How to become a headliner (I’m trying to learn too)

This week I fell into some headlining spots at the St. Louis Funnybone (Wednesday and the Saturday midnight show).  And before I even get into this entry I’m not claiming I am one, especially at an A room.  It just made me wonder what steps I needed to take to get to that point.  The first thing is that I need to be comfortable doing at least a strong forty-five.  As a feature you can get away with a “solid” (insert time), but as a headliner it has to be strong.  So just like in the jump from MC to feature, it’s not just a quantity of minutes, it’s the quality of what you’re giving the audience.  Over the years though, I’ve worked with a number of headliners who weren’t any funnier than me or a lot of the other comics at my level.  But what’s the one thing they have?  Experience.

So the first step to being a headliner for a week at a comedy club is getting a lot of time as a headliner at one-nighters.  I don’t have a ton of experience with that so I went to someone who did, Steve Sabo.  Steve also books dozens of rooms so he was the perfect person to ask about what bookers look for when promoting features up to the headlining spot.  He also mentioned what doesn’t work so I’ll talk about those things first.

When a venue calls to give feedback on the show and the manager says, “That middle guy should headline!” bookers can tell the manager was instructed to say this from the feature as a favor.  Managers don’t talk like that in bars who host these shows.  They simply say if the person was funny or not.  He also advised against trying to be hard to follow by being extremely filthy and talkative with the crowd.  As a feature, you shouldn’t be relying on any crowdwork in your set (there’s much more about this in my book, Don’t Wear Shorts on Stage).  There are better ways to become tough to follow. 

It’s a tough leap to make because most of the headliners out there aren’t going anywhere.  There’s no higher level so the market becomes saturated and competative.  Sabo stated that a headliner’s set needs to be more than just jokes.  It has to have that extra layer.  I’ve seen a lot of headliners have a theme, message, or some extra variable that makes their show more than just 45-60 minutes of jokes.  Even the setups need to be funny.  No matter how funny a comic is, they have to have experience to get by and make an audience laugh under any circumstance.  There are tough spots a comic just won’t experience in his or her first five years.  Today’s headliners are prepared for everything.  So how does Sabo personally start considering someone to bump up?  He waits until he has three different venues rave about the feature.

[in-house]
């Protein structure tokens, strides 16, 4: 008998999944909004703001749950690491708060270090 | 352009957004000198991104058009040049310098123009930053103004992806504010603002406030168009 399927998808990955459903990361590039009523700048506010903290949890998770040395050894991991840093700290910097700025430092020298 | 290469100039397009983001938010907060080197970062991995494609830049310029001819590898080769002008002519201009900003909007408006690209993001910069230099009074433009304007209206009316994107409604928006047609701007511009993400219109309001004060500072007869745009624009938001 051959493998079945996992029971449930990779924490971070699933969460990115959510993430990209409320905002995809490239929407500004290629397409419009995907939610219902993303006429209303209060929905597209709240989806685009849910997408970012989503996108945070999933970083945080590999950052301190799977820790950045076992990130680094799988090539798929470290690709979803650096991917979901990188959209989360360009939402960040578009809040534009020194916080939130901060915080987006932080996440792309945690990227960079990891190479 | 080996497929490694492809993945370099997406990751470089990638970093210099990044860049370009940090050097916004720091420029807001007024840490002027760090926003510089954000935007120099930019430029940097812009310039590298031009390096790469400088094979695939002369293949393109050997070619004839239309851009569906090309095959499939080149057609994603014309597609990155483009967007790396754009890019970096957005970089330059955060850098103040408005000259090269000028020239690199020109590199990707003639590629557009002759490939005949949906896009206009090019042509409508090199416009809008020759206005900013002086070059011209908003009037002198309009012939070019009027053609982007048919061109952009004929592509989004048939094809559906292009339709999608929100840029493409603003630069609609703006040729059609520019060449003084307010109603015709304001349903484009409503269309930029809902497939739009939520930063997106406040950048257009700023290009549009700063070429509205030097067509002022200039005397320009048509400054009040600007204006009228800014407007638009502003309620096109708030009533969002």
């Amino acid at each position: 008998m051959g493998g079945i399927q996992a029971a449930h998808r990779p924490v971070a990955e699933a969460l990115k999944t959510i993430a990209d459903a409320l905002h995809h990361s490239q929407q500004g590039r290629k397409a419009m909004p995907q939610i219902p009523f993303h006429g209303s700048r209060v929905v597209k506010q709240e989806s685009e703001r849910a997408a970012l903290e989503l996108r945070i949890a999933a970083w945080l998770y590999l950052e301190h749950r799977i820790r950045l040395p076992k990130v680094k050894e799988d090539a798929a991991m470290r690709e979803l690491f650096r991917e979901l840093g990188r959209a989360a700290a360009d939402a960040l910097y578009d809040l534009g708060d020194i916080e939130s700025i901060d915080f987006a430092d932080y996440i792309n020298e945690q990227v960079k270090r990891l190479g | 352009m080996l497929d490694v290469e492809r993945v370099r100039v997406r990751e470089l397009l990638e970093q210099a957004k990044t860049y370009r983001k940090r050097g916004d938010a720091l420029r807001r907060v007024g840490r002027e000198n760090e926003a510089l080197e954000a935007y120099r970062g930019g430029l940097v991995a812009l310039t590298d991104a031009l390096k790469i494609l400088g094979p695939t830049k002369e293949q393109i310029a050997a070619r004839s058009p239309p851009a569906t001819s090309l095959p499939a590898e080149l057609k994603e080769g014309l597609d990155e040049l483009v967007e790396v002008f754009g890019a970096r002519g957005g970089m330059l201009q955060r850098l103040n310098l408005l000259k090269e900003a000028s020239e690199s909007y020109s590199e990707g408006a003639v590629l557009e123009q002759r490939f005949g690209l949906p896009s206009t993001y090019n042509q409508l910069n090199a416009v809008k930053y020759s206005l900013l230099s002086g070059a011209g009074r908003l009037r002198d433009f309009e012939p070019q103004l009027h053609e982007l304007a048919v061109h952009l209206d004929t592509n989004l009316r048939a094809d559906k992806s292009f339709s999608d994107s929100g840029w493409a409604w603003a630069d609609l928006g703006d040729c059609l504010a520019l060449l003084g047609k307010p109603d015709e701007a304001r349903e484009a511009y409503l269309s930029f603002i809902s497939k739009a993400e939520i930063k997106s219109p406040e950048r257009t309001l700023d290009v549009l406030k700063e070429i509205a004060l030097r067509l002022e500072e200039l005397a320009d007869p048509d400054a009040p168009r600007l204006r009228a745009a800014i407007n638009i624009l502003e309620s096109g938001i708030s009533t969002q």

The biggest challenge or concern I have when headlining is, “Can I fill my time?”  I tend to slow down (which I actually need to do anyway), but I sometimes put in older jokes that I shouldn’t really rely on anymore.  Usually I get the five-minute light and I still have fifteen minutes of better material that I can no longer fit in left on my mental setlist.  So my next goal is to become comfortable with how a solid forty-five minutes feels (I’ll work on making it stronger as I write more this year…I have a strong thirty plus, but not 45).  I have a few chances coming up this fall so I’m excited about that.  If you have questions, ask a booker or club manager.  There are a lot of other factors that go into it but this should be a start.  Good luck.

Advertisements

About Rob Durham

With an English Degree, three years as a doorman at the Columbus Funnybone, over a decade of stand-up experience, and a recent certification in teaching high school English class, writing a book seemed like the next inevitable step for Rob Durham. The son of a coach, Rob has an excellent ability to teach and explain things in the easiest and most direct way possible. His (often labeled ridiculous) memory allows him to think of every possible situation that a new comic might face because at one point he was there too. Rob gives an inside look at comedy that doesn’t sugarcoat the challenges every performer faces. Without ego and the myth that “anyone can do it” Rob gives the reader a true feel of what living the so-called dream feels like, from preparing for that first open mic night to touring the country. View all posts by Rob Durham

Leave a Reply

Fill in your details below or click an icon to log in:

WordPress.com Logo

You are commenting using your WordPress.com account. Log Out / Change )

Twitter picture

You are commenting using your Twitter account. Log Out / Change )

Facebook photo

You are commenting using your Facebook account. Log Out / Change )

Google+ photo

You are commenting using your Google+ account. Log Out / Change )

Connecting to %s

%d bloggers like this: